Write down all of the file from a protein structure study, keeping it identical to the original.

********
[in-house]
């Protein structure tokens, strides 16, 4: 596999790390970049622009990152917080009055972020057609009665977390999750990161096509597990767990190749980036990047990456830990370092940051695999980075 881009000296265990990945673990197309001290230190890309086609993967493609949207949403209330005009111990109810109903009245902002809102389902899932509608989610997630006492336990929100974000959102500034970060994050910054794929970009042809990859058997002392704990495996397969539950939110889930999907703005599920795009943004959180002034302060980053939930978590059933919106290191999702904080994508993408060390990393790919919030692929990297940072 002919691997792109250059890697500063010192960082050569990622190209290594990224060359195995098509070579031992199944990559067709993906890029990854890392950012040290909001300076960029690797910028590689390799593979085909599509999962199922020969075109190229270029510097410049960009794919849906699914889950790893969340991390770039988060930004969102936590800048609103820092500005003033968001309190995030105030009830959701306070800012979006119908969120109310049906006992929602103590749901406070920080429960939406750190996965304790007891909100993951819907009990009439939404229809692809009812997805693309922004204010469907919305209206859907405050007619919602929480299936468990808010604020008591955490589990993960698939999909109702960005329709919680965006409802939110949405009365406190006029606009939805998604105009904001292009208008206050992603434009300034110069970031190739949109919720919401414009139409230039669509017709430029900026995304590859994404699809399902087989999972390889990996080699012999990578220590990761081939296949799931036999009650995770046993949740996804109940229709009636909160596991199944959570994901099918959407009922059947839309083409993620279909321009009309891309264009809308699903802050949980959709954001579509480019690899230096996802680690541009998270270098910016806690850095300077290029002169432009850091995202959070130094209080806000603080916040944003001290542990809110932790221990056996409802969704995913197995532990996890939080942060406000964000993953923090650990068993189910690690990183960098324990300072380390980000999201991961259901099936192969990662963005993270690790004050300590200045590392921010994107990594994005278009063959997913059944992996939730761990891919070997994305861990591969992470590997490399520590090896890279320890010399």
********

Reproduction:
[in-house]
């Protein structure tokens, strides 16, 4: 596999790390970049622009990152917080009055972020057609009665977390999750990161096509597990767990190749980036990047990456830990370092940051695999980075 881009000296265990990945673990197309001290230190890309086609993967493609949207949403209330005009111990109810109903009245902002809102389902899932509608989610997630006492336990929100974000959102500034970060994050910054794929970009042809990859058997002392704990495996397969539950939110889930999907703005599920795009943004959180002034302060980053939930978590059933919106290191999702904080994508993408060390990393790919919030692929990297940072 002919691997792109250059890697500063010192960082050569990622190209290594990224060359195995098509070579031992199944990559067709993906890029990854890392950012040290909001300076960029690797910028590689390799593979085909599509999962199922020969075109190229270029510097410049960009794919849906699914889950790893969340991390770039988060930004969102936590800048609103820092500005003033968001309190995030105030009830959701306070800012979006119908969120109310049906006992929602103590749901406070920080429960939406750190996965304790007891909100993951819907009990009439939404229809692809009812997805693309922004204010469907919305209206859907405050007619919602929480299936468990808010604020008591955490589990993960698939999909109702960005329709919680965006409802939110949405009365406190006029606009939805998604105009904001292009208008206050992603434009300034110069970031190739949109919720919401414009139409230039669509017709430029900026995304590859994404699809399902087989999972390889990996080699012999990578220590990761081939296949799931036999009650995770046993949740996804109940229709009636909160596991199944959570994901099918959407009922059947839309083409993620279909321009009309891309264009809308699903802050949980959709954001579509480019690899230096996802680690541009998270270098910016806690850095300077290029002169432009850091995202959070130094209080806000603080916040944003001290542990809110932790221990056996409802969704995913197995532990996890939080942060406000964000993953923090650990068993189910690690990183960098324990300072380390980000999201991961259901099936192969990662963005993270690790004050300590200045590392921010994107990594994005278009063959997913059944992996939730761990891919070997994305861990591969992470590997490399520590090896890279320890010399």